Something sharp hit the back of her leg. She glanced over her shoulder to see the enraged Robespierre dancing around behind her.
"Ready?" the man asked, his hand on the latch.
MG nodded, dodging around Robespierre's forays. "Don't let the rooster out, okay?"
"No, ma'am," he rumbled, then pulled up the latch and opened the gate slightly. MG darted through, then turned to see him pull the gate closed behind her before Robespierre could adjust, flipping the latch across.
"Got yourself a mean one there." He gave her another slow grin that made her toes feel like curling.
She nodded. "He's got attitude."
"Joe LeBlanc." He extended his hand in her direction.
MG blinked. "Pardon me?"
The grin became slightly dry. "My name. Which you requested."
"Oh. I'm sorry." She wiped her hand on her shirt tail, then allowed her fingers to be engulfed in his palm. "I'm MG Carmody. Thanks for rescuing me."
"You ever tried showing him who's boss?" LeBlanc's eyes were a strange shade of dark blue, almost navy. He arched one black eyebrow.
MG recollected herself long enough to shrug. "I've tried to point it out. I'm bigger than he is, but that doesn't seem to faze him much."
He leaned back against a fence post. "Darlin', some roosters always figure size is relative. If they can make you run, they win."
"Yeah, well, I'm not sure what else to do about him. He doesn't seem to scare easily." She shifted her basket to the other arm, trying for nonchalance that she really didn't feel.
He folded his arms across his chest. His quite broad chest. Now that she had a moment to look at him she realized he really was as big as he'd seemed at first glance. "That's actually a good thing. You don't want him to scare easily — his job is to protect his harem over there." He pointed his thumb at the hen house. "You letting him in there to do his business or you trying to keep them apart?"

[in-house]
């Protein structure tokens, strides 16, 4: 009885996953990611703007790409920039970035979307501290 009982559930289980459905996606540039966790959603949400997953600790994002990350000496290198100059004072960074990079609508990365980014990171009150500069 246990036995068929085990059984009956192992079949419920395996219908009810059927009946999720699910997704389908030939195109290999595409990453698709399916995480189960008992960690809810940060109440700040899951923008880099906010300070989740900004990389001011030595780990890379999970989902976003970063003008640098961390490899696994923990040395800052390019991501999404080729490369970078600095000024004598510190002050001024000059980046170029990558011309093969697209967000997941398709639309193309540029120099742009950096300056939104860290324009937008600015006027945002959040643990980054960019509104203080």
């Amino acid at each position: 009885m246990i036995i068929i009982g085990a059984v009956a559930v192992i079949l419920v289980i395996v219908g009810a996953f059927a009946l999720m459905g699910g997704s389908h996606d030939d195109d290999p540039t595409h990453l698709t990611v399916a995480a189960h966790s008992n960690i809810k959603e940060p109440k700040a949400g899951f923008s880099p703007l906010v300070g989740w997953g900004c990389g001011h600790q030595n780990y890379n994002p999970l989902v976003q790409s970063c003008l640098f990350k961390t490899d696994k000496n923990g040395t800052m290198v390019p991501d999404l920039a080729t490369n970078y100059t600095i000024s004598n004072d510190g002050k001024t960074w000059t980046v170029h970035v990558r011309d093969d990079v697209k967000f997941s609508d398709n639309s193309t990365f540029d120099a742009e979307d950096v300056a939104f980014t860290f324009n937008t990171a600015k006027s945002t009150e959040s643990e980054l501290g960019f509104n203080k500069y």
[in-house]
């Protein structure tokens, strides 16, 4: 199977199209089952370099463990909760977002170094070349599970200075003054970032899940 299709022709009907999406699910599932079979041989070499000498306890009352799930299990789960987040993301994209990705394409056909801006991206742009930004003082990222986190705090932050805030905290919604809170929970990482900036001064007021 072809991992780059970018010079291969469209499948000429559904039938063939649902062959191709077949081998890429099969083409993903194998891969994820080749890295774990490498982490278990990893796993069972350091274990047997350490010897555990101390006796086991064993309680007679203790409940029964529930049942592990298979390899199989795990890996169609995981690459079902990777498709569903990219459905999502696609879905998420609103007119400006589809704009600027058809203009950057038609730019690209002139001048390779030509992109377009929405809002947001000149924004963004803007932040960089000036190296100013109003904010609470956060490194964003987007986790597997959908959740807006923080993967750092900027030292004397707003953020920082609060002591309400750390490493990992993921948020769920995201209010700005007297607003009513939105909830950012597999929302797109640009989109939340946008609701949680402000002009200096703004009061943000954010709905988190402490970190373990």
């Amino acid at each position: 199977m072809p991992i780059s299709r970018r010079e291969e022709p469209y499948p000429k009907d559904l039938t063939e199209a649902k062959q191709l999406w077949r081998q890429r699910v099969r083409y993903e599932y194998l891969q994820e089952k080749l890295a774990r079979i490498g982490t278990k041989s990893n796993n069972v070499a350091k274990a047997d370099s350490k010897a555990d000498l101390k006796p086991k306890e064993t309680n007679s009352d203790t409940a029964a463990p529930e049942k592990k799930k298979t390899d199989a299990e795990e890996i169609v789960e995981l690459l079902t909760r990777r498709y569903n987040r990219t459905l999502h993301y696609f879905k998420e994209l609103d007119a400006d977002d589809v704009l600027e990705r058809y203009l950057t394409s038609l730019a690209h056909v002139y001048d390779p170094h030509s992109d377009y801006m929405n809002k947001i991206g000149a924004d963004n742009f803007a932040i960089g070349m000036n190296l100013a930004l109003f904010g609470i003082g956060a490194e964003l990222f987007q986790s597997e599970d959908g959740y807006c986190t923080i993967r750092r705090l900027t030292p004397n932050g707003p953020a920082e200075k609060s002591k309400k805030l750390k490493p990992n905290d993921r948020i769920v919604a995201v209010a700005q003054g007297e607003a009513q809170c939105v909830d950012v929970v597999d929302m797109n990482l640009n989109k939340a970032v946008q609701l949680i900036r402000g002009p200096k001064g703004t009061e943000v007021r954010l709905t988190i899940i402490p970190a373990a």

She tried to place his accent — not Texan, subtle, sort of southern. She shook her head to clear it. "I'd like to keep them separate, but I haven't yet. I figure if I get the eggs out right after they're laid, it won't matter if they're fertilized. I'm not set up right now to raise more chickens than I've got."
"So you're just an egg operation?" The eyebrow arched again.
She nodded. "For now."
"What's your production?"
MG shrugged. "Around eighteen a day. I've got twenty-five hens and they're doing a decent job."
LeBlanc frowned. "How many times a day do you check?"
"Once early, like now. Once around noon."
"And you shut them in for the morning?"
MG grimaced. "It's easier if they go outside. That way I can get to the eggs without having to fight with the hens."
"Yeah, but if you leave them inside, they're more likely to keep laying. Hens love to lay in the morning."
Don't we all. She managed not to say it, though. LeBlanc's grin was already sensual enough. "I'll keep that in mind. You have any tips for getting Robespierre to chill out?"
"Robespierre?" One black eyebrow shot up again.
She felt her cheeks flush. "The rooster. My grandpa named him."
He nodded slowly, still grinning. Really annoying, that grin. Also sort of, well, hot. "Chances are right now he thinks you're another rooster. A really big rooster. And you're messing with his hens, which he doesn't like. If you start giving him a handful of corn when you come in to get the eggs, that might confuse him enough that he'll leave you alone. Not many roosters give each other corn."
"Okay. Seems easy enough. Maybe I'll give it a try. You raise chickens?" He didn't look like a chicken farmer, but then the only chicken farmer she'd ever known was her grandfather. And it almost went without saying that LeBlanc looked nothing whatsoever like Grandpa Harmon.
He shook his head. "My folks did when I was a kid. Spent a lot of time taking care of them."